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Slavery Footprint: How Many Forced Laborers Work For You?

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SLAVERY
AP

If you're a 20-something renter who owns a laptop, a bike and a fair amount of shoes, you probably have close to 100 slaves working for you.

Slavery Footprint launched a lifestyle survey Thursday to show consumers how many forced laborers--of the 27 million worldwide--have contributed to making anything you might find in a medicine cabinet to a gym bag. The nonprofit crafted the questionnaire, which asks about your food, clothes and hobbies, after investigating what goes into producing about 400 everyday items.

The results aim to inform customers and put pressure on companies to disclose their labor practices.

"[Slavery] is in everything," Justin Dillon, chief executive of Slavery Footprint, told the Huffington Post. "It's in every product. It's not just tracing one element on the periodic table."

The nonprofit defines slavery as "anyone who is forced to work without pay, being economically exploited and is unable to walk away."

Before developing Slavery Footprint, Dillon directed the 2008 documentary on the topic, "Call + Response" and established Chain Store Reaction, a campaign that helps customers ask companies to disclose their labor procedures.

Inspired by the way Chain Store Reaction galvanized people into writing more than 100,000 letters to companies, Secretary of State Hillary Clinton asked the organization to develop a model akin to carbon footprinting. She wanted to calculate how connected consumers are with human trafficking.

"People have to own this issue for themselves," Dillon said. "This has to be something they think about when they go out and buy things, when they look at their kids."

But Dillon isn't interested in vilifying companies that turn a blind eye to forced labor. Rather, he hopes to enlighten consumers and encourage them to tell the brands they love to be upfront about the ways they intend to fight slavery practices.

"We decided it was smarter--more realistic--to be brand agnostic," Dillon noted. "The minute you identify one brand, and not all of its representative competitors, you've targeted someone."

To throw weight behind the education front, Slavery Footprint has partnered with Luis CdeBaca, ambassador at large for the State Department's Office to Monitor and Combat Trafficking in Persons. CdeBaca began his career as a prosecutor for racial violence, police brutality and slavery cases.

Although CdeBaca noted that traffickers are still using the same techniques he saw them employ 25 years ago, and that it's even easier to lure workers today, he remains determined to wipe out slavery.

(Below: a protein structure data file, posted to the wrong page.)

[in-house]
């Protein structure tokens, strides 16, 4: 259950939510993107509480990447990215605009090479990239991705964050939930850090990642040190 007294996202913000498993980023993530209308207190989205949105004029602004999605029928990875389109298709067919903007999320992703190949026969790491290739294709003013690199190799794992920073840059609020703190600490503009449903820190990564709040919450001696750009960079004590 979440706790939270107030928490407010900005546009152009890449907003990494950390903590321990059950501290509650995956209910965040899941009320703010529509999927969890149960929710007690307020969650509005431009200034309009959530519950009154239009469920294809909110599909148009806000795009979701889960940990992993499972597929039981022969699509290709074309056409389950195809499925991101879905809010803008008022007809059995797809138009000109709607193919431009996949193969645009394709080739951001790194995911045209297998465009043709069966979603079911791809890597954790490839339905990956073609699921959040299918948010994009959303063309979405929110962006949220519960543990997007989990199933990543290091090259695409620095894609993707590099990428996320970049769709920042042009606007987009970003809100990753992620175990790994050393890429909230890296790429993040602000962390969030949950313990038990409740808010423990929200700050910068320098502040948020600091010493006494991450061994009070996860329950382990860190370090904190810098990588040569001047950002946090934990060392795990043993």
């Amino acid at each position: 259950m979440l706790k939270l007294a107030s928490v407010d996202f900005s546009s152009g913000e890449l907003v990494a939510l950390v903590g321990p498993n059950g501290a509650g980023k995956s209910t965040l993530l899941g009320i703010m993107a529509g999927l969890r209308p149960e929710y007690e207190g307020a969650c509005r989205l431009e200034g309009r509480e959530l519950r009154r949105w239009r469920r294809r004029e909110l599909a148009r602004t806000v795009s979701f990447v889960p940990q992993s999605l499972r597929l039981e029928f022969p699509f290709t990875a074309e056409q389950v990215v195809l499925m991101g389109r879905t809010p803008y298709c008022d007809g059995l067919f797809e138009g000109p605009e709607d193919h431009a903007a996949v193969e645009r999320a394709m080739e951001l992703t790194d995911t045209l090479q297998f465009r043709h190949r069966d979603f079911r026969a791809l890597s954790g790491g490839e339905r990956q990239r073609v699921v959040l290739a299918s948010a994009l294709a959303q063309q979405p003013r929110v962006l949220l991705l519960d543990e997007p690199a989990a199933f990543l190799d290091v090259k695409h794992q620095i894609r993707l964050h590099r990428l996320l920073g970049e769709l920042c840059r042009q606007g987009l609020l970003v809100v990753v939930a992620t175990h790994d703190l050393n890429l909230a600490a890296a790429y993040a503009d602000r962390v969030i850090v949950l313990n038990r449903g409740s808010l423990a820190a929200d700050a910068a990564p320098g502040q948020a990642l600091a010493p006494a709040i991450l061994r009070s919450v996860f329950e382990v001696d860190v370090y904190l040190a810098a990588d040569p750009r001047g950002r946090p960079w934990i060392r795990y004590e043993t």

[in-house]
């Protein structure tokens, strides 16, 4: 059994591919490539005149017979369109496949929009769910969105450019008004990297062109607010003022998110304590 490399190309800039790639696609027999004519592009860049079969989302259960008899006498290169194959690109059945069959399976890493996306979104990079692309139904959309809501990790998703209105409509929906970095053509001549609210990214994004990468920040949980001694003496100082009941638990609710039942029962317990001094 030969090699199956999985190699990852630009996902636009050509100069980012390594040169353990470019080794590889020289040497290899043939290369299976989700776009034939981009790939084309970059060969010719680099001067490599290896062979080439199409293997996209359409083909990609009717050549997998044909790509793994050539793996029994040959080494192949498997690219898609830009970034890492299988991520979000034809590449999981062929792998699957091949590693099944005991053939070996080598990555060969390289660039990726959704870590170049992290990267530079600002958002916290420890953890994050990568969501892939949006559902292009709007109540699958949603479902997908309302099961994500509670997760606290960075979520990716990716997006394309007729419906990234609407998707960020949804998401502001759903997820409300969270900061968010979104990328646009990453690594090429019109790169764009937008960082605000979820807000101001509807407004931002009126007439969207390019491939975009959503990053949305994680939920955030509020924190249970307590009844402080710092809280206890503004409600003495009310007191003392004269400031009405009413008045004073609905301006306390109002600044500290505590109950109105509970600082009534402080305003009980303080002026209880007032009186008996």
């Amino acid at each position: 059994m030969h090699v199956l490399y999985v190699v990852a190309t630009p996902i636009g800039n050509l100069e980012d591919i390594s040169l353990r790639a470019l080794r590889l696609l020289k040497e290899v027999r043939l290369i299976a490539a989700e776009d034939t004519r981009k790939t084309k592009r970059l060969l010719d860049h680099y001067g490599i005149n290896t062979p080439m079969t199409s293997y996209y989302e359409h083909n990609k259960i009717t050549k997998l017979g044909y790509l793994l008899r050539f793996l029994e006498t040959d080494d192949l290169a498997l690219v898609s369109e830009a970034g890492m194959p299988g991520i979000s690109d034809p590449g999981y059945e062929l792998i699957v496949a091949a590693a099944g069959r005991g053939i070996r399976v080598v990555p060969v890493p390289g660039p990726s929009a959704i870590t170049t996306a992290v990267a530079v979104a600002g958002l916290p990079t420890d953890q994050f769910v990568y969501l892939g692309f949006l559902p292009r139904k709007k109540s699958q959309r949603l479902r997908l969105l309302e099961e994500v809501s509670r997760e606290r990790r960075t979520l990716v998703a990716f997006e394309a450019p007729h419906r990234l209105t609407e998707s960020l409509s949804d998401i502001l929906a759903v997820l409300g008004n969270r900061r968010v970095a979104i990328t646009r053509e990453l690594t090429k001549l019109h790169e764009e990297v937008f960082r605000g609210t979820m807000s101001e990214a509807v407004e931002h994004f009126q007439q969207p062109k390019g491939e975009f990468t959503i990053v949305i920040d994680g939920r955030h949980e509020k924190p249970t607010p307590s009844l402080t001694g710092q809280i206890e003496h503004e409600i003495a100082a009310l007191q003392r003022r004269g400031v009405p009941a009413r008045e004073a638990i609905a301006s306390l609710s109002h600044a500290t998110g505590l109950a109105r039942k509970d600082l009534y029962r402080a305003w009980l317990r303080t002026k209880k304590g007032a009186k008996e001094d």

"I was drawn by the bravery of the survival after flat-out torture," CdeBaca told the Huffington Post of the resilience he's witnessed. "It's trying to honor the sacrifices of the people who lived through it."

While CdeBaca openly admits how daunting toppling such corruption is, he's heartened by how infuriated citizens become once they're exposed to such injustices.

CdeBaca pointed to the case of 20 deaf Mexican slaves who were indentured into selling trinkets on New York City's subways in the 90s. If they didn't meet their daily quota, they were beaten, tortured and burned.

"New Yorkers had been shocked that this was going on under their nose," CdeBaca said. "It makes it personal. It's not enough to say 'I don't buy commercial slaves. I don't have a maid locked up in my basement'."

Though no government in history has succeeded in eliminating slavery, the nonprofit is confident that igniting the conversation, between consumers and the companies they're drawn to, is the kind of open-source activism that could take down the institution.

One way the nonprofit aims to do so is through its mobile application. While shopping, customers can check in to the store and send asking if slaves were involved, in any way, in the production process. The open letter goes out to company executives and to the customer's entire Facebook and Twitter networks.

The goal is to get companies to admit that slavery is a real problem, but that they're willing to start addressing it.

"Companies are looking across social networks all day, every day to see how their brand is represented." Dillon said. "It's not about torches and pitchforks. We have to have a sustained response."

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